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Here is the full celiac blood panel:

Anti-Gliadin (AGA) IgA
Anti-Gliadin (AGA) IgG
Anti-Endomysial (EMA) IgA
Anti-Tissue Transglutaminase (tTG) IgA
Deamidated Gliadin Peptide (DGP) IgA and IgG
Total Serum IgA 


Also can be termed this way:

Endomysial Antibody IgA
Tissue Transglutaminase IgA 
GLIADIN IgG
GLIADIN IgA
Total Serum IgA 
Deamidated Gliadin Peptide (DGP) IgA and IgG

 

It was super wrong of your doc to do just the one test on you & that's all. After being gluten free, in order to re-test, one has to do a gluten challenge which is 12 weeks of eating gluten every day. 


Gluten free Dec. 2011
Dermatitis Herpetiformis

Reynaud's October 2018

Rheumatoid Arthritis October 2018

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Thanks for all the insight; you guy are great.
 
I wouldn’t be pursuing this except for the idea that there doesn’t seem to be a standard reference where it concerns the normal range.  That leads me to feel there is a possibility that I may be misdiagnosed and that I may end up waiting a year or more to find that going gluten free was not the answer.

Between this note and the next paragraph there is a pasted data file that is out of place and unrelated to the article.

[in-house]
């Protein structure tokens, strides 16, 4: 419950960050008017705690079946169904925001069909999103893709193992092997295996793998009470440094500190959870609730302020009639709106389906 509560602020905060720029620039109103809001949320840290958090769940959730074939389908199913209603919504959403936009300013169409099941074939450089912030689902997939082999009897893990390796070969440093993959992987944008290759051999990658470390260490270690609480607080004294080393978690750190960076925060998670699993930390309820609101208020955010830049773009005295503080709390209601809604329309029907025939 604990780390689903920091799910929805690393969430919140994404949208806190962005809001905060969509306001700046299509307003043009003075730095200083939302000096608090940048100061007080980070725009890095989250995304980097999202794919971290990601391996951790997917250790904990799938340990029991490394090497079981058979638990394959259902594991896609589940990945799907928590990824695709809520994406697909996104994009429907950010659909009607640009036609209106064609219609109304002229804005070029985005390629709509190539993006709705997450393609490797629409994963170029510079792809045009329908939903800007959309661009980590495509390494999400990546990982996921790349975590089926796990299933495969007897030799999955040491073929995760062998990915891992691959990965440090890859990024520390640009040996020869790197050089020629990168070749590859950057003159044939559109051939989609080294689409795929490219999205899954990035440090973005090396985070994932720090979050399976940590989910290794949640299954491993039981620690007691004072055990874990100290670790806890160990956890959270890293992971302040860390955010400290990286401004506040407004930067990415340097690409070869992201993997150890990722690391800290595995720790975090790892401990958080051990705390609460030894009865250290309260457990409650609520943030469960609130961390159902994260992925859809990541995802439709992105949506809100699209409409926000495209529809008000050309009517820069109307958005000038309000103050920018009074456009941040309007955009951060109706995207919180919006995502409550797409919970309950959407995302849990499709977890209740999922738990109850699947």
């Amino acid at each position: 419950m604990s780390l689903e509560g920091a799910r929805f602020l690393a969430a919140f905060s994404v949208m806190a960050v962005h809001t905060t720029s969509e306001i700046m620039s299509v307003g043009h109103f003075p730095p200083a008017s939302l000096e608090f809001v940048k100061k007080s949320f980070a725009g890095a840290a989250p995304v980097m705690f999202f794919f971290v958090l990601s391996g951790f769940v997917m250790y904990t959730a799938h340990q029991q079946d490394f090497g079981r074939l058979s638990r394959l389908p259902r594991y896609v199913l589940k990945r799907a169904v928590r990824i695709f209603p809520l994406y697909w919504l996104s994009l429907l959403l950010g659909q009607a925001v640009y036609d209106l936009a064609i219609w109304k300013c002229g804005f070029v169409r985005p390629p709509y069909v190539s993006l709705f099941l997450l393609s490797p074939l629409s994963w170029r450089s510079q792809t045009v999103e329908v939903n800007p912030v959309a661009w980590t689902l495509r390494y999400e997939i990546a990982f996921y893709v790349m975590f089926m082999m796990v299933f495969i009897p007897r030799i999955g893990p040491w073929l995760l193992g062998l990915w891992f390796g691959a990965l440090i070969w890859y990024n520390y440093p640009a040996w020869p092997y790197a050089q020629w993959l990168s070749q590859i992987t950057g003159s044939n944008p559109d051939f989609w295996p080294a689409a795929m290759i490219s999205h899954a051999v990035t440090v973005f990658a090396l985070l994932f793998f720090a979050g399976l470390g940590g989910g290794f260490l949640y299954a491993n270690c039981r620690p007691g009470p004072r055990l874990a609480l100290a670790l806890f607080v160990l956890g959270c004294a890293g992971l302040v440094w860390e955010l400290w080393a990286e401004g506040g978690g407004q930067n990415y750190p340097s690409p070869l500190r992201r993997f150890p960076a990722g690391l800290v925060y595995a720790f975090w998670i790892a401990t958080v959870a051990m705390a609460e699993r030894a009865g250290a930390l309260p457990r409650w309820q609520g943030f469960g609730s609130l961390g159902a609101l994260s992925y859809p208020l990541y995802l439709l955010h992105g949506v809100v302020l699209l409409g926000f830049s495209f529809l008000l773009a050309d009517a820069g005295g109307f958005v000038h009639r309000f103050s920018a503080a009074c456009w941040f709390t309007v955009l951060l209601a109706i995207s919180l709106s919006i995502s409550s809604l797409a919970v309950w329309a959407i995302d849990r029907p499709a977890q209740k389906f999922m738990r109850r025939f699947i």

Now I have to figure out if/how/when to ask the dr to run some tests that will provide empirical evidence of the effects of going gluten free.  Would it be appropriate to run the tt iga/igg test again in 5-6 months?
 
I guess the phrase, “welcome to the club” is applicable here...  :o(
Edited by NickM

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35 minutes ago, NickM said:

I wouldn’t be pursuing this except for the idea that there doesn’t seem to be a standard reference where is concerns the normal range. 


Every lab has it's own range. If the result is higher than your labs range it's a positive. After being 100% strict gluten free for a few months you can retest at the same lab and see if the number has gone down.

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There is a nuance associated with celiac disease that is a bit difficult to convey.  Let me try once more.
 
The Dr. says that the antibodies that show up in the iga/igg test results are an indication of celiac disease and that the only way for those results to be positive is for there to be a celiac disease affliction because they are only created when one has celiac disease.  Maybe I got that confused, however given that, what is it that allows a range of 0.0-0.9 to be ok, ie not celiac disease, when a test result of 1.0 means celiac disease?
 
In other words, if the only way the antibodies can be created is if one has celiac disease, why is it that there is a normal range where it’s not celiac disease if the range is less than 1.0.  In my mind the normal range should be 0.0 for anyone that is not afflicted with celiac disease and that anything greater than zero should indicate celiac disease.
 
Again, what am I missing here?  Maybe something else can be the source of these antibodies and I misunderstood?
 
Maybe I should post this in an email to the Dr.
Edited by NickM
system is unstable